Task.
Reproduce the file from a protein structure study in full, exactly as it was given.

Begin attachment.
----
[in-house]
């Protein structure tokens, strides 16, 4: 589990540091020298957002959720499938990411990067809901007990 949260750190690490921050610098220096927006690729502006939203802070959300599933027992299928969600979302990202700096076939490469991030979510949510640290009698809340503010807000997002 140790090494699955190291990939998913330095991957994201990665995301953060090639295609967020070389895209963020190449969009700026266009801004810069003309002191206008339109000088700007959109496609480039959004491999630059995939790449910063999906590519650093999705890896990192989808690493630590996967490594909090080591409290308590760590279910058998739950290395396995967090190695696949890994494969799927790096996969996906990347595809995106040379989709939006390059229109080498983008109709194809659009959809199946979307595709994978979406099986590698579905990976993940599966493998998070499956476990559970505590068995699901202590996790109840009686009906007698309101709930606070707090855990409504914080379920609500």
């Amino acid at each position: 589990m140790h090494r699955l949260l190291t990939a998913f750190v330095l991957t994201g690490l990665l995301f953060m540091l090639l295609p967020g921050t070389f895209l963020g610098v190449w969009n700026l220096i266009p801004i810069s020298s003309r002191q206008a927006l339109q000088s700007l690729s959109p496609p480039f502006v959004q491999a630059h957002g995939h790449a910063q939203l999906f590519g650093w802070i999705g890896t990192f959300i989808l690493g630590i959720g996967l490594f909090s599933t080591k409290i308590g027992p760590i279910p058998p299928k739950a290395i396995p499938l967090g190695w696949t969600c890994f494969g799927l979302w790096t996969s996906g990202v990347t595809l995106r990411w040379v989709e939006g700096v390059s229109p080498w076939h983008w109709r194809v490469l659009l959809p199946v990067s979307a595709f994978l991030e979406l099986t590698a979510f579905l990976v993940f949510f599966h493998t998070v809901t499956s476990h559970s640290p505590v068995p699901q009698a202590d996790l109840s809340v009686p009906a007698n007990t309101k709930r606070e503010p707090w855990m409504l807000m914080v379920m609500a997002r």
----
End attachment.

[in-house]
């Protein structure tokens, strides 16, 4: 589990540091020298957002959720499938990411990067809901007990 949260750190690490921050610098220096927006690729502006939203802070959300599933027992299928969600979302990202700096076939490469991030979510949510640290009698809340503010807000997002 140790090494699955190291990939998913330095991957994201990665995301953060090639295609967020070389895209963020190449969009700026266009801004810069003309002191206008339109000088700007959109496609480039959004491999630059995939790449910063999906590519650093999705890896990192989808690493630590996967490594909090080591409290308590760590279910058998739950290395396995967090190695696949890994494969799927790096996969996906990347595809995106040379989709939006390059229109080498983008109709194809659009959809199946979307595709994978979406099986590698579905990976993940599966493998998070499956476990559970505590068995699901202590996790109840009686009906007698309101709930606070707090855990409504914080379920609500």
């Amino acid at each position: 589990m140790h090494r699955l949260l190291t990939a998913f750190v330095l991957t994201g690490l990665l995301f953060m540091l090639l295609p967020g921050t070389f895209l963020g610098v190449w969009n700026l220096i266009p801004i810069s020298s003309r002191q206008a927006l339109q000088s700007l690729s959109p496609p480039f502006v959004q491999a630059h957002g995939h790449a910063q939203l999906f590519g650093w802070i999705g890896t990192f959300i989808l690493g630590i959720g996967l490594f909090s599933t080591k409290i308590g027992p760590i279910p058998p299928k739950a290395i396995p499938l967090g190695w696949t969600c890994f494969g799927l979302w790096t996969s996906g990202v990347t595809l995106r990411w040379v989709e939006g700096v390059s229109p080498w076939h983008w109709r194809v490469l659009l959809p199946v990067s979307a595709f994978l991030e979406l099986t590698a979510f579905l990976v993940f949510f599966h493998t998070v809901t499956s476990h559970s640290p505590v068995p699901q009698a202590d996790l109840s809340v009686p009906a007698n007990t309101k709930r606070e503010p707090w855990m409504l807000m914080v379920m609500a997002r």